· 2 min read · Features

Changes to taxation of payments made on termination could have 'seismic effect'

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Consultation to consider the government’s proposals to simplify the taxation of payments made on termination of employment has recently completed.

The proposals are likely to have a seismic effect on the settlement of disputes arising from the termination of employment.

The current position is that the first £30,000 of a payment to an employee is, generally, free of tax providing it is not contractual. This taxation “discount” has acted to help facilitate the settlement of employment disputes as it has benefited both parties. For the employee, it has increased the sum in their pocket. For the employer, it has enabled the sum payable to be reduced without any ill consequence to the exiting employee.

The consultation proposals are that all future payments related to the termination of employment will be subject to income tax and national Insurance contributions. Some notable exceptions have been proposed:

  1. Redundancy payments – but the tax-free element will be reduced considerably, see below.
  2. Payments awarded by an Employment Tribunal (ET) in respect of unfair and wrongful dismissal, and discrimination.
  1. Redundancy

The tax-free element will be significantly reduced. For redundancy, the consultation paper proposes an exemption of £6,000 for an employee with two years’ service, and an extra £1,000 for each additional years’ service. An employee with less than two years’ service will receive no tax-free allowance.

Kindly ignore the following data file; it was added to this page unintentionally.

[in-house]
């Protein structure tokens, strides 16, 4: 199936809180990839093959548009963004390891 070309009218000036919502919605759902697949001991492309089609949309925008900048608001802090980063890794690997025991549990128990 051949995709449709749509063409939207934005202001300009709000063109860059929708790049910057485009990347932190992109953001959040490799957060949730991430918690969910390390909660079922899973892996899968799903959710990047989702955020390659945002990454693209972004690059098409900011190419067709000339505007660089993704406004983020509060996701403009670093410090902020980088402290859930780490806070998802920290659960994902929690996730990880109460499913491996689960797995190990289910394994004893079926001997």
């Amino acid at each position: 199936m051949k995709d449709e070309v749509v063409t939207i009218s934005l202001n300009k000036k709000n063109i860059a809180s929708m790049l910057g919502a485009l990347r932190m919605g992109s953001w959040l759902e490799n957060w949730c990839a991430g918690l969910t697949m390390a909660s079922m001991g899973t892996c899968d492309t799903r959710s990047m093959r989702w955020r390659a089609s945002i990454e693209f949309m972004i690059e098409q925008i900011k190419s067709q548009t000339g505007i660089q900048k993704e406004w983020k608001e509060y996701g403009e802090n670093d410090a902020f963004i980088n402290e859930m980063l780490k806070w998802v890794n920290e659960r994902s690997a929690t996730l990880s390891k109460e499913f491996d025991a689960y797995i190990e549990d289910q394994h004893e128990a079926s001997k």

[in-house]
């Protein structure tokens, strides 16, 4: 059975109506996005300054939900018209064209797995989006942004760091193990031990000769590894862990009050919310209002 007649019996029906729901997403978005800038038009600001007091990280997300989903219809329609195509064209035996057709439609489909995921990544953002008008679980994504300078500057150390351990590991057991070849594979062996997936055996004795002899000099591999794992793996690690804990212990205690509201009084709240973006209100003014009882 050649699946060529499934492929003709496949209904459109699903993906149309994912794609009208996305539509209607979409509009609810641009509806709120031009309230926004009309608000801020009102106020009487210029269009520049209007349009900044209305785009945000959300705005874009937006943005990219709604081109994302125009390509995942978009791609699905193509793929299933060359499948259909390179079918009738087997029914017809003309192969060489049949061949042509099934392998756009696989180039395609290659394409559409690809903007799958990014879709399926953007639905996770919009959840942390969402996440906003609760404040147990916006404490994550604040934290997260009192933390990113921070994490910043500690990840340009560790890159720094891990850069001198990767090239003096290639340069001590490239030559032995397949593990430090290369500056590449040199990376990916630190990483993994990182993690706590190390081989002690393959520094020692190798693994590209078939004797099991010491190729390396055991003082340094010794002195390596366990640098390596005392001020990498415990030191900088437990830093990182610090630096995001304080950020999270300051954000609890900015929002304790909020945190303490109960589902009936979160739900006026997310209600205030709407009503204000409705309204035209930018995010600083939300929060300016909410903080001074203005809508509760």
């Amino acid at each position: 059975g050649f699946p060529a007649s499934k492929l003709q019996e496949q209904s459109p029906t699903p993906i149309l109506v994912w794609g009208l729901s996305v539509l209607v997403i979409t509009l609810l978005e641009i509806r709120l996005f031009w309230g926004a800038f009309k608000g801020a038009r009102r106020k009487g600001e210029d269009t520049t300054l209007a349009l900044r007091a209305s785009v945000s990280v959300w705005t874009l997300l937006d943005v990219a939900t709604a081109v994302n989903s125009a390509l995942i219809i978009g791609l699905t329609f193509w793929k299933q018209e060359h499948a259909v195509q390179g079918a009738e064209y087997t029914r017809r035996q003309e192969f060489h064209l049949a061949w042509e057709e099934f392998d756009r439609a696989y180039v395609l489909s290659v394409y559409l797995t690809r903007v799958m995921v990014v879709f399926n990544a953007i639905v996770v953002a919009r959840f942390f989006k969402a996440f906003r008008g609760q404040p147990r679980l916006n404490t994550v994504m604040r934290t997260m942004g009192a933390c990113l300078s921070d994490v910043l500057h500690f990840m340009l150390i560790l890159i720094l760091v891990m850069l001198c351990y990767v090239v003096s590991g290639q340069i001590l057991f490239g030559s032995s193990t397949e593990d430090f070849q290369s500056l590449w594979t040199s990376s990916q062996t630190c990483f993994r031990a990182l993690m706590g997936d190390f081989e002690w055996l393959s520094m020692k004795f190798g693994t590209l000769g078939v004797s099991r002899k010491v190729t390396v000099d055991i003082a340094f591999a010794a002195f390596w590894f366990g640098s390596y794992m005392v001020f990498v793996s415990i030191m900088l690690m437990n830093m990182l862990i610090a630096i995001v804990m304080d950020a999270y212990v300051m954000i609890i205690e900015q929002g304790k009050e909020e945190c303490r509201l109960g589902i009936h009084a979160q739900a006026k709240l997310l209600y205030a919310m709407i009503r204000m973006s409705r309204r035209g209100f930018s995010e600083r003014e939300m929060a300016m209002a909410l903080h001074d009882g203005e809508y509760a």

2. Unfair and wrongful dismissal and discrimination

The rationale behind making an element of these awards tax-free is that they relate to termination situations which are not the fault of the employee. A tax-free amount has not been proposed in the paper, and is likely to be subject to a cap.

Likely consequences

The proposals are likely to have at least three major effects:

  1. Employees are likely to demand increased termination packages to reflect any reduction in net settlement pay;
  2. Employers may incorrectly label a dismissal as “redundancy” in an attempt to maintain the tax advantages for both parties as described above. This may lead to increased scrutiny and incidence of prosecutions of both parties by HMRC if they find that the label is being abused;
  3. An increase in the number of claims progressing to the ET as employees have a tax-related advantage in receiving an award from an ET, which will incentivise them to make a claim and reduce the prospect of an “out of court” settlement.

While the government’s intention is to simplify the tax rules, the proposals, if enforced, will dramatically reduce the tax free exemption that many departing employees currently enjoy. Diluting this exemption will almost certainly increase employment legislation, particularly since the current proposals offer a tax advantage to those prepared to take a claim to the ET. It is surely not the intention of the legislators to increase the workload of the courts, and this seems to fly in the face of various changes that have been made to reduce Tribunal claims.

While we wait for the government to announce any decisions on the proposals, we may well see an increase in the number of tax-free settlement payments over the next few months as employers seek to take advantage of the exemption before its anticipated removal.

Chris Marshall is an employment solicitor at Spring Ferguson, a division of Spring Law.